During any required MOT retest, the mechanic check that the repairs have fixed the original failure and that all the work carried out still maintains the previous approved integrity of the vehicle too. This is free for a wide variety of defects, including those on wheels, tyres, mirrors, doors, lamps and indicators.

Note: An MOT retest only costs you if it is a) carried out more than ten days after the initial test (for a partial fee), or b) if you take your vehicle to a different garage for the repairs to be carried out (for a full fee). 

If choosing to have the work done immediately any MOT retest requires no further delays to schedule repair work or retesting. The whole process is done together and the MOT pass certificate issued.

What if I am unhappy with the MOT process?

If you are unhappy with the advice given, with the MOT process or that you have been unfairly treated, you can appeal the decision. Simply fill out a complaint form on the Government website within 14 days of a failed test and have your vehicle retested by an independent MOT tester. Your vehicle must complete this test in the same condition as the original MOT, so you cannot alter the condition of the car by making repairs beforehand. This ensures like-for-like MOT testing conditions for a fair appraisal of the situation. 

You should only begin this process if you are convinced your car should have passed its original MOT. Please note you will have to pay for the second appointment and a successful appeal will only result in a full or partial refund of this MOT retest fee. If the second garage feels the MOT failure was justified, you will still have to pay for any repairs, as well as the original test and potentially further retest fees. 

This process can be lengthy, so consider the fact that you probably will still want to keep using your car during these 14 days. However, you are not allowed to do this for a number of reasons.


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My car has failed its MOT, can I still drive it?

In most cases, no you cannot! If a mechanic finds a major or dangerous fault and issues you with a VT30 form, your car is no longer roadworthy and it is breaking the law to drive it. And even if you have an issue with the garage or mechanic that failed your MOT, you still can’t drive it while you wait for any appeal process to take place. Driving without a valid MOT certificate is a criminal offence with a £1000 fine if you are stopped by the police.

Further to this, if they find the ‘refusal’ certificate in the car’s documentation, you will have to pay an additional £2,500 fine for driving an unroadworthy vehicle. You could also face a driving ban or three points on your licence. 

When can I drive my car if it has failed its MOT?

There are two exceptions to the rules above. 

First, if your previous MOT certificate is still valid as you have booked your test earlier than the due date, you can still drive your vehicle as you still have a valid MOT. However, this is not advised as the MOT failure you have just received means your car is no longer safe for the road and driving it is a danger to you and others. Getting your car fixed early, retested and passed means you eliminate any issues before they come up, almost certainly imminently (i.e. when your MOT due date does come round).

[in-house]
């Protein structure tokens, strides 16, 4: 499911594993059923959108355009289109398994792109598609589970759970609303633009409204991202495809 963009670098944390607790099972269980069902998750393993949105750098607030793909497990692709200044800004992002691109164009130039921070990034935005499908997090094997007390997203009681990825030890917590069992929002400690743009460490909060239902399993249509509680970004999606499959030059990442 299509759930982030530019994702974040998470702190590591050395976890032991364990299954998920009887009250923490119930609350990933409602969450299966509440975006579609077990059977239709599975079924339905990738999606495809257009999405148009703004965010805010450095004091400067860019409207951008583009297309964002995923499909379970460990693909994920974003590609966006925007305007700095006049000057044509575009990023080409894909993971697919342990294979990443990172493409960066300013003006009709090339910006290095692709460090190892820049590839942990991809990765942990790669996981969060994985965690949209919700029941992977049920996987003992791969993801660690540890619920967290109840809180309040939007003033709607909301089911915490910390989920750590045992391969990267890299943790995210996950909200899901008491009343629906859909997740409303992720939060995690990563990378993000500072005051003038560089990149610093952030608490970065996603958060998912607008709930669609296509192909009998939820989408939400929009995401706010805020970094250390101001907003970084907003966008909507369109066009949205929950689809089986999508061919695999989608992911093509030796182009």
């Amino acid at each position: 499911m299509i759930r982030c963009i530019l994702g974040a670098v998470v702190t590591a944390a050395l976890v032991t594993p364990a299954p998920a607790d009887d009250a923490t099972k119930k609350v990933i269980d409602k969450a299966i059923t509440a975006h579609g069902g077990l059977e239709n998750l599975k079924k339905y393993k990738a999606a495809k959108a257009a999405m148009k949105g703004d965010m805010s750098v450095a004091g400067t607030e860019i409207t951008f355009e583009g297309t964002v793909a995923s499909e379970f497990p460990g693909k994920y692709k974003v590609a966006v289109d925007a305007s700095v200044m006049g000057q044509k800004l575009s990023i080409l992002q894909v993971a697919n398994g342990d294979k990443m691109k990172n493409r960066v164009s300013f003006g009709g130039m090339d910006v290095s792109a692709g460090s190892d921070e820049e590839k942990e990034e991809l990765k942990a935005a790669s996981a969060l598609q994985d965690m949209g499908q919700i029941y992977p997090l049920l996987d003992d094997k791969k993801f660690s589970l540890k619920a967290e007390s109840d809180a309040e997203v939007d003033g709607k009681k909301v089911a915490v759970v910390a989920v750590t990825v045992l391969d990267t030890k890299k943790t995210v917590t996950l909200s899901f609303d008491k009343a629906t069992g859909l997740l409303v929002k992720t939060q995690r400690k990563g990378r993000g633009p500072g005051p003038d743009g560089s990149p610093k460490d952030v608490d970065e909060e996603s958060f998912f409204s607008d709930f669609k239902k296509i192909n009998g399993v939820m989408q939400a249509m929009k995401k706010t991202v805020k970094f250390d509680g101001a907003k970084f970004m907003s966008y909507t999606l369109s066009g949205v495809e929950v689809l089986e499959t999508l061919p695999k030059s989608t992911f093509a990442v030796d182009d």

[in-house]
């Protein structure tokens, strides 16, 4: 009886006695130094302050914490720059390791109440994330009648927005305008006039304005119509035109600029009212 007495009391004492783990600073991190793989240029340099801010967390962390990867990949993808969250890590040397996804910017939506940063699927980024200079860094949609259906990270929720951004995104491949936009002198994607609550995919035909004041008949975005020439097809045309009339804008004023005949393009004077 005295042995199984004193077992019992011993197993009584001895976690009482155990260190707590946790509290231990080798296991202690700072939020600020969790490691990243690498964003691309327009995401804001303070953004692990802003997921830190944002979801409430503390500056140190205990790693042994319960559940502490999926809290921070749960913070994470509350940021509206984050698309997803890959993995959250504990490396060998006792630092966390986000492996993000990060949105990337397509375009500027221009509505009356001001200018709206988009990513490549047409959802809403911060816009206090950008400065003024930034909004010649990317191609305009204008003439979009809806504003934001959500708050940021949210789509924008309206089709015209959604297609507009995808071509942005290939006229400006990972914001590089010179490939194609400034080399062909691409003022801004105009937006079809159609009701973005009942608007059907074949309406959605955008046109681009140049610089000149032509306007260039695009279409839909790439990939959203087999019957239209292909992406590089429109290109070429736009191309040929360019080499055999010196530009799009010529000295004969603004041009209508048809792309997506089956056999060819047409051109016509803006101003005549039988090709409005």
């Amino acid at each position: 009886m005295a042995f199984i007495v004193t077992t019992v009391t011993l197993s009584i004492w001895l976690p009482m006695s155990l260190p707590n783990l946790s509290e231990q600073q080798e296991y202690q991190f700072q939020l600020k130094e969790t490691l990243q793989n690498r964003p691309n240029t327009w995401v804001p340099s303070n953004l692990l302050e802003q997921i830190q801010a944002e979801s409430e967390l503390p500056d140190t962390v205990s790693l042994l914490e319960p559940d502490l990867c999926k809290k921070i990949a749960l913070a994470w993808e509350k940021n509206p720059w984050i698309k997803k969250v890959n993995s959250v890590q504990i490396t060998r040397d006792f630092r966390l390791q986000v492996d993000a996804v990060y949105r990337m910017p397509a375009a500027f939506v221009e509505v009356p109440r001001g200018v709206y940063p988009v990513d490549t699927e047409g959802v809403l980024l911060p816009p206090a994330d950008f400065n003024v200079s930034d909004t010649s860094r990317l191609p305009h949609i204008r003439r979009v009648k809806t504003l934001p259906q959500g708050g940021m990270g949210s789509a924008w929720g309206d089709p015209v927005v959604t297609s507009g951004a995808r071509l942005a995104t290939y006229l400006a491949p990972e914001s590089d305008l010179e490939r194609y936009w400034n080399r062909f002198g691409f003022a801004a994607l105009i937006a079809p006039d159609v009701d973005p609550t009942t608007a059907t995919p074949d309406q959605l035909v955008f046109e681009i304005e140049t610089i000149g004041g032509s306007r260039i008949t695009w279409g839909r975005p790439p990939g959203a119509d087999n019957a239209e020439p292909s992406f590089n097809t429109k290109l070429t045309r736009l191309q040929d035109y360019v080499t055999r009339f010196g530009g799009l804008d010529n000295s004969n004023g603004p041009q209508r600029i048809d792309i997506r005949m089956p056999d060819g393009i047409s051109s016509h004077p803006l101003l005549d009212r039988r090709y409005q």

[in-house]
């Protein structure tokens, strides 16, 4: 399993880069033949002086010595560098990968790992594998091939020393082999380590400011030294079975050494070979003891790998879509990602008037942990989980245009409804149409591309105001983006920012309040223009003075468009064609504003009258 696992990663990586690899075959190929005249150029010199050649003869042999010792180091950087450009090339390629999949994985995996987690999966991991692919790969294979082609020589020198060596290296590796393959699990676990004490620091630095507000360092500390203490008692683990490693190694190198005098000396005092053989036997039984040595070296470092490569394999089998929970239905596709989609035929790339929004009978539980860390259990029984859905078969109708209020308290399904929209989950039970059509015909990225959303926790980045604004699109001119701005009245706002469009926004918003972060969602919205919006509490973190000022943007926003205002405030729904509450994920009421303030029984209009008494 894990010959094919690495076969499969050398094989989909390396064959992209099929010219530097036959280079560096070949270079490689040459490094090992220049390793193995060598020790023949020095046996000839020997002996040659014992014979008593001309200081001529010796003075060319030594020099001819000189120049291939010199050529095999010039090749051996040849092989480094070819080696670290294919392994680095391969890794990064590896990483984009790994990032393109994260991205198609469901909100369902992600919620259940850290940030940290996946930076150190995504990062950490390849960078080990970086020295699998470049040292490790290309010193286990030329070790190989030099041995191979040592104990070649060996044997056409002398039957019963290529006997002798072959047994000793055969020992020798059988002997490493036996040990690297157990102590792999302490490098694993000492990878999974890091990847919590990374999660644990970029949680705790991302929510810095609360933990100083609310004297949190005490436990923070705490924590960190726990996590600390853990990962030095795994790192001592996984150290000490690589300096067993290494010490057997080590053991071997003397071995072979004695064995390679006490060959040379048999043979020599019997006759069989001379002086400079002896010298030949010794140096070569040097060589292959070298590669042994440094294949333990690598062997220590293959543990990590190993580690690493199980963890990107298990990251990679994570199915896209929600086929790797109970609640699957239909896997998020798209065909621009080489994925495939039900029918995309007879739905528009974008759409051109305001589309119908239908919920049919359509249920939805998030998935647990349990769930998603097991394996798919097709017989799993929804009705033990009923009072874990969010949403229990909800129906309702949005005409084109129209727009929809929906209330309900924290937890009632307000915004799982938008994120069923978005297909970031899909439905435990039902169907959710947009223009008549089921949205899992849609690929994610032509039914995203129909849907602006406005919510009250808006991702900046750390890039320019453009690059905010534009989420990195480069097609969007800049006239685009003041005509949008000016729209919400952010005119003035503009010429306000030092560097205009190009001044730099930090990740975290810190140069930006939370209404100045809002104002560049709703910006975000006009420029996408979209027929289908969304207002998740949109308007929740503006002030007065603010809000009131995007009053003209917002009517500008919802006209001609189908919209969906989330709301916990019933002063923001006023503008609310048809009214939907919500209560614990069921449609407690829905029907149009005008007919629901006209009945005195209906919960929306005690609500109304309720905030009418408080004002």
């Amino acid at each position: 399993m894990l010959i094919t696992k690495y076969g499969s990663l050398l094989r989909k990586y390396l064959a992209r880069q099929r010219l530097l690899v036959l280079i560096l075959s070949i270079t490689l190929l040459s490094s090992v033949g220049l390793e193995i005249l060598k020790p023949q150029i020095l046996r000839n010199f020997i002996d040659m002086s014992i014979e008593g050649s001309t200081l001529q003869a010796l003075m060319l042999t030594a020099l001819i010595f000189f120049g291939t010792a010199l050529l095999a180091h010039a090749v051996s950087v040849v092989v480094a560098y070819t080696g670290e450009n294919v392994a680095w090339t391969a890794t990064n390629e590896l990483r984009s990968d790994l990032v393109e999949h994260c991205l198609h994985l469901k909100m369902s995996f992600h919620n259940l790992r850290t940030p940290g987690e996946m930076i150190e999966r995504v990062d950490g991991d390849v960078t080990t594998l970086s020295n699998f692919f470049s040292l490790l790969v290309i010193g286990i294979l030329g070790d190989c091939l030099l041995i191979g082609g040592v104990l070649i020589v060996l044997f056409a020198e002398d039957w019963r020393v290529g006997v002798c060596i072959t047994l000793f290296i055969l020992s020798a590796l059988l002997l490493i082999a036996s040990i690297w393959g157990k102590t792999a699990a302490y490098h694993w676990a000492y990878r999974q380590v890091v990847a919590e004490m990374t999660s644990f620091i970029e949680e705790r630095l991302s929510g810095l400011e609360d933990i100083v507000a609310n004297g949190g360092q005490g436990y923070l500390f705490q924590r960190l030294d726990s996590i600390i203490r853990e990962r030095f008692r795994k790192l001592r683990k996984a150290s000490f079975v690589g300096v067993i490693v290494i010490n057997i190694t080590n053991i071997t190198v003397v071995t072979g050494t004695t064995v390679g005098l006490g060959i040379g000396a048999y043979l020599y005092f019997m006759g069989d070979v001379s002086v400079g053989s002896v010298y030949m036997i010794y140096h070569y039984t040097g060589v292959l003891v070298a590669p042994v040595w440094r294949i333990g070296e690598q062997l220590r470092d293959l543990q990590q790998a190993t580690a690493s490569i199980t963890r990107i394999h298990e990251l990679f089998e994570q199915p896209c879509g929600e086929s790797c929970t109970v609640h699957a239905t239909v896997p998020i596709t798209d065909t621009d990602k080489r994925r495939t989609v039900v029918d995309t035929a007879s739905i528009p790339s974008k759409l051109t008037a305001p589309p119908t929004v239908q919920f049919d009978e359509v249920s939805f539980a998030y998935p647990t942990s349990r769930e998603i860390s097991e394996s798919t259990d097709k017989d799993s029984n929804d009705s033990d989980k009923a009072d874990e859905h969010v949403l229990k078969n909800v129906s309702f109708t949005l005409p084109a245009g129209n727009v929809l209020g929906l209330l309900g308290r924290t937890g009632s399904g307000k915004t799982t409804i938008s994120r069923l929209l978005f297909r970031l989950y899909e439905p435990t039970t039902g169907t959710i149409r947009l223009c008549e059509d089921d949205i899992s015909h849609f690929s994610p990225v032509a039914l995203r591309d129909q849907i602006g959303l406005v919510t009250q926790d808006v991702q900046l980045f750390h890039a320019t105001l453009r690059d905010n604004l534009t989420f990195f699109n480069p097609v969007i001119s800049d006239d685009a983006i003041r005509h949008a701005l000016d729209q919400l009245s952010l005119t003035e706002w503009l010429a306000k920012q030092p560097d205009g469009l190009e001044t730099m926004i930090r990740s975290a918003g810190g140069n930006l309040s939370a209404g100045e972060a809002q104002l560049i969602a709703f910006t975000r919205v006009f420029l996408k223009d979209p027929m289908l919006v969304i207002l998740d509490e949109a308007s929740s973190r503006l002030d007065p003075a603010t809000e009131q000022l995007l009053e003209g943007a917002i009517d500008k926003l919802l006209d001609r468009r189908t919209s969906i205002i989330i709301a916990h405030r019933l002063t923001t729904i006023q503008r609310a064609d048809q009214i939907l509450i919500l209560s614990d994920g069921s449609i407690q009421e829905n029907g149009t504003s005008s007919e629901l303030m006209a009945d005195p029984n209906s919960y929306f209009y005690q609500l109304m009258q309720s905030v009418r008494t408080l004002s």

Second, if your MOT fails on the same day as your previous certificate expires, but only if you’re driving to a garage for repairs or a pre-arranged MOT appointment. There are council-run MOT test centres, but these cannot complete repairs on site. If your vehicle fails here, you can’t leave until you book an appointment with a local garage that can make the repairs and can get your vehicle there immediately. If this is not possible you will have to book a tow truck to move your vehicle.

How do I avoid an MOT failure?

In simple terms, the best way to avoid an MOT failure is to keep your car maintained each year. There is a simple MOT checklist every driver should follow to do this, no matter what their level of experience. Regularly check items that can be an issue and are common ‘MOT fails’. Taking the time to periodically perform these safety checks also saves you time and money when your car’s MOT is due.

  1. Check all your lights. That doesn’t just mean checking they work, but also ensuring they stay on when they should, inspecting them for loose or damaged parts, and ensuring the light colours are correct and matching.
  2. Check your tyres have at least 1.6mm of tread, maintain the correct pressure, and ensure they have no cuts, bulges, bald patches.
  3. Assess your brakes to ensure they work efficiently, consistently and do not pull the vehicle to one side. Balanced brakes are crucial.
  4. Test your windscreen wipers and washers provide complete coverage. Confirm that they function properly for full visibility.
  5. Clear any obstructions from your view or the running of the vehicle, removing distractions to field of vision and debris that could cause blockages to vents.

Having your car serviced regularly always helps avoid MOT failures, as well as ensures your car is in optimal condition all year round.